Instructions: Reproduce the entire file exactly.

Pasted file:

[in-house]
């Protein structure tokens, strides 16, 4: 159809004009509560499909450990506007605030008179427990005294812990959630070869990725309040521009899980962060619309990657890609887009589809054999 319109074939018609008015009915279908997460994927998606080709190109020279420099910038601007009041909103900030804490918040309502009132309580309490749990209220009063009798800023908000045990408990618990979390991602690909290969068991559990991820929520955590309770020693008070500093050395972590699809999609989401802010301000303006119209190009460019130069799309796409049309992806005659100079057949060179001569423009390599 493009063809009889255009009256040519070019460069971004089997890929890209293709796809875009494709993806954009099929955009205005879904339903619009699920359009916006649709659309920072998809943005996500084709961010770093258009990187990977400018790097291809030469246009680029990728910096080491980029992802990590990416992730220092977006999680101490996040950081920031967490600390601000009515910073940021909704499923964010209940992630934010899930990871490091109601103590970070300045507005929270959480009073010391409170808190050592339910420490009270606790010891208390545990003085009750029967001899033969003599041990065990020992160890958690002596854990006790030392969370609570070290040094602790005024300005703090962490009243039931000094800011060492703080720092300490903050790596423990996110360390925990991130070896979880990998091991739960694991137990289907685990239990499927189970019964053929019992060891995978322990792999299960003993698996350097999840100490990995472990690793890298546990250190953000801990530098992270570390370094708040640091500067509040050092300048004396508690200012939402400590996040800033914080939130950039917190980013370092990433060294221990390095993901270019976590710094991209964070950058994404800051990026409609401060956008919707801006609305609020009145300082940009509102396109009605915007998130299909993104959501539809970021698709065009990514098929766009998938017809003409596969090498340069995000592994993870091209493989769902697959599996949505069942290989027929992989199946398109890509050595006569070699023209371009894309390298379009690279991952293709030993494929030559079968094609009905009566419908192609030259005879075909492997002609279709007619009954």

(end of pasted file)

[in-house]
């Protein structure tokens, strides 16, 4: 159809004009509560499909450990506007605030008179427990005294812990959630070869990725309040521009899980962060619309990657890609887009589809054999 319109074939018609008015009915279908997460994927998606080709190109020279420099910038601007009041909103900030804490918040309502009132309580309490749990209220009063009798800023908000045990408990618990979390991602690909290969068991559990991820929520955590309770020693008070500093050395972590699809999609989401802010301000303006119209190009460019130069799309796409049309992806005659100079057949060179001569423009390599 493009063809009889255009009256040519070019460069971004089997890929890209293709796809875009494709993806954009099929955009205005879904339903619009699920359009916006649709659309920072998809943005996500084709961010770093258009990187990977400018790097291809030469246009680029990728910096080491980029992802990590990416992730220092977006999680101490996040950081920031967490600390601000009515910073940021909704499923964010209940992630934010899930990871490091109601103590970070300045507005929270959480009073010391409170808190050592339910420490009270606790010891208390545990003085009750029967001899033969003599041990065990020992160890958690002596854990006790030392969370609570070290040094602790005024300005703090962490009243039931000094800011060492703080720092300490903050790596423990996110360390925990991130070896979880990998091991739960694991137990289907685990239990499927189970019964053929019992060891995978322990792999299960003993698996350097999840100490990995472990690793890298546990250190953000801990530098992270570390370094708040640091500067509040050092300048004396508690200012939402400590996040800033914080939130950039917190980013370092990433060294221990390095993901270019976590710094991209964070950058994404800051990026409609401060956008919707801006609305609020009145300082940009509102396109009605915007998130299909993104959501539809970021698709065009990514098929766009998938017809003409596969090498340069995000592994993870091209493989769902697959599996949505069942290989027929992989199946398109890509050595006569070699023209371009894309390298379009690279991952293709030993494929030559079968094609009905009566419908192609030259005879075909492997002609279709007619009954």